How including more than the usual suspects helps our conversations
reposted from Generocity by Mo Manklang
Friday was Tammy Dennis‘s first OpenAccessPHL meetup, and she jumped right in.
“Omar, you say that there’s a parent-child initiative that’s coming up through the Sharswood area,” said Dennis, who learned about OAP on the city’s website, when pressing Greenlight Fund Executive Director and OAP presenter Omar Woodard about his organization’s upcoming parent-child home programs.
“Knowing the Sherwood community — I don’t live too far from there — and knowing some of the services that have been provided in the past; is the focus to always go for something new? Or, why not help the existing organizations fine tune their operations to be more effective? Maybe I’m wrong, but it seems to me that I’m not hearing that connect where there’s already an operation and help them to better serve their communities.”
What could be more appropriate than questions about development projects in specific communities coming from people who live in those communities?
At April’s meeting, held in a small room on the fifth floor of Alter Hall at Temple University, OAP saw a few newcomers to the conversation — exactly the kind of growth the organization had been looking for and more of what the city needs. The topic of the night, after all, was neighborhood economic development. What could be more appropriate than questions about development projects in specific communities coming from people who live in those communities?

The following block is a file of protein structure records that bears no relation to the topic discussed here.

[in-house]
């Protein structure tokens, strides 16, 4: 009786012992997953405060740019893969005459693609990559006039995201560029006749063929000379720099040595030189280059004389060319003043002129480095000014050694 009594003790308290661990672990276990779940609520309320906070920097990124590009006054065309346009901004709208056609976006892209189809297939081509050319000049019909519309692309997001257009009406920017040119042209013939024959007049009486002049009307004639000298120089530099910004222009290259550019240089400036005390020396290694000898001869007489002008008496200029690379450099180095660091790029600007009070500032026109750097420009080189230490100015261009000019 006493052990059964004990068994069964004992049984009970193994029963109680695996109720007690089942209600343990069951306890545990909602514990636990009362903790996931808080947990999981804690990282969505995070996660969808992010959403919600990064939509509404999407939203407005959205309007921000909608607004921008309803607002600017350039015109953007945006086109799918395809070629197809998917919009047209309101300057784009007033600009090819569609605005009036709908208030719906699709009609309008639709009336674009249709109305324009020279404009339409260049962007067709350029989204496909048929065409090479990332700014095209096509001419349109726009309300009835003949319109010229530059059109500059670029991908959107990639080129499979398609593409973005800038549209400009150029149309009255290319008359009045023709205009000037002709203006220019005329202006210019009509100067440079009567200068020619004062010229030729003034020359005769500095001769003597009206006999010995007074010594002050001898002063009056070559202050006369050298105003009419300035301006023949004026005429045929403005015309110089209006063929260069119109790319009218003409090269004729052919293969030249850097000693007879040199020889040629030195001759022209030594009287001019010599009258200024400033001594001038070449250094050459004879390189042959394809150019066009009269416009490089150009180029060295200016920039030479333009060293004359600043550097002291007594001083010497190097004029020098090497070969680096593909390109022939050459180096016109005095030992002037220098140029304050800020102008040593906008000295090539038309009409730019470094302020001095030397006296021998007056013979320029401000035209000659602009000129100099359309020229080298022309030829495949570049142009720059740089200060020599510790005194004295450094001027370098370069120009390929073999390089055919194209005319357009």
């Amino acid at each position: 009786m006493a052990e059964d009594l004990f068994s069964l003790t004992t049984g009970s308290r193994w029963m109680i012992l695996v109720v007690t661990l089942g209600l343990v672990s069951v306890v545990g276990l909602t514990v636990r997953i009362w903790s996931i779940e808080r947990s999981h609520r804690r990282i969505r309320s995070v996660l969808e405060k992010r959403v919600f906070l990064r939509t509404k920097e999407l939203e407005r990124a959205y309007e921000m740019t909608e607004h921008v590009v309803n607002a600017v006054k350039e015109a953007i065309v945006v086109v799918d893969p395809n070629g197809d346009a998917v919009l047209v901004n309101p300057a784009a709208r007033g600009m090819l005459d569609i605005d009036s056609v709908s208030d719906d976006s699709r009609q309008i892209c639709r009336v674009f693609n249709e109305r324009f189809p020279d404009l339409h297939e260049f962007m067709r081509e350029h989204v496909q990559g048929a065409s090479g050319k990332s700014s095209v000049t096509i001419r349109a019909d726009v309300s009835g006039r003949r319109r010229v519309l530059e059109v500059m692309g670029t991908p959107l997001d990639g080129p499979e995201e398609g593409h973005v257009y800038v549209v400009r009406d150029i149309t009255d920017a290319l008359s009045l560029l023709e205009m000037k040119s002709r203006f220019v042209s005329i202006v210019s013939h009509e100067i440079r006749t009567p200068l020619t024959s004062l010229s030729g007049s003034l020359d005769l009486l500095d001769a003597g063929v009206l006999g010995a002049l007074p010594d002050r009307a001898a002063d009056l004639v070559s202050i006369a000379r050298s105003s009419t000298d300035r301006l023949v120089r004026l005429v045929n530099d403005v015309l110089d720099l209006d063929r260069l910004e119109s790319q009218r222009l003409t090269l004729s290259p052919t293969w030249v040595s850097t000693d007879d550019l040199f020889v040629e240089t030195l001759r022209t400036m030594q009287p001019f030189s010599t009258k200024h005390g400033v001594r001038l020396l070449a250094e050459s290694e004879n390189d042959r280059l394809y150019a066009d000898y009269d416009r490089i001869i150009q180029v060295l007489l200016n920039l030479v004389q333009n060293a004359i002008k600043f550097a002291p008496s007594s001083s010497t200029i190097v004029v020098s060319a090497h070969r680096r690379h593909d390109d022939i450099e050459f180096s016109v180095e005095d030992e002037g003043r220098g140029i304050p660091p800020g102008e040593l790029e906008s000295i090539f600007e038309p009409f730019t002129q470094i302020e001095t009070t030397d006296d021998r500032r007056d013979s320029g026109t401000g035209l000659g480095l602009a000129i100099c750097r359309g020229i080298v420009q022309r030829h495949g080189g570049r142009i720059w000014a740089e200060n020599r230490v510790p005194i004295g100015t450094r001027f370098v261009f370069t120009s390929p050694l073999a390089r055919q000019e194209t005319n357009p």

“There are millions and millions and millions of dollars that are being invested into organizations that currently exist in that space,” Woodard responded. “The question for us is, ‘Is there a gap in the social service landscape where the community says that their [existing] programs aren’t at the quality that we need to address the challenge we have in the community?’”
He went on to explain that new organizations can be brought into communities to fill niche needs, and for “disrupting the general system” where it’s faulty, but that it would be a waste of money to replicate functional orgs,
“There’s millions of dollars going into improving existing organizations — we can walk and chew gum at the same time,” Woodard said. “We can actually continue to [build] up those organizations that are homegrown that are doing well, and also in the meantime, find those gaps and invest in improving models.”
The more opportunities that we give the Tammy Dennises and the Omar Woodards of the world to meet and understand each other, the better.
Each month’s OAP meetup is full of leaders who are interested in learning about new projects and initiatives that are making waves in the city. Moving April’s event outside of the downtown area was well worth the ride to bring in people who are not usually a part of the conversation.
That’s not to say conversations like that don’t happen elsewhere. Take a look at any CDC or neighborhood association website and you will see a plethora of events that invite neighbors to sound off about their neighborhood’s development.
The point is, the more opportunities that we give the Tammy Dennises and the Omar Woodards of the world to meet and understand each other, the better. Friday’s panel also included Ellen Weber, executive director of the Fox School of Business‘s Innovation and Entrepreneurship Institute; Lee Huang of Econsult Solutions Inc.; and Saleem Chapman, policy and advocacy manager for the Sustainable Business Network. These decision makers became more accessible to citizens, if only for an evening.
As a forum for open conversation, this OpenAccessPHL meetup was a mix of sharing strategies and pressing leaders with hard questions to which they should always have an answer. I hope to see more of this at future events in the series.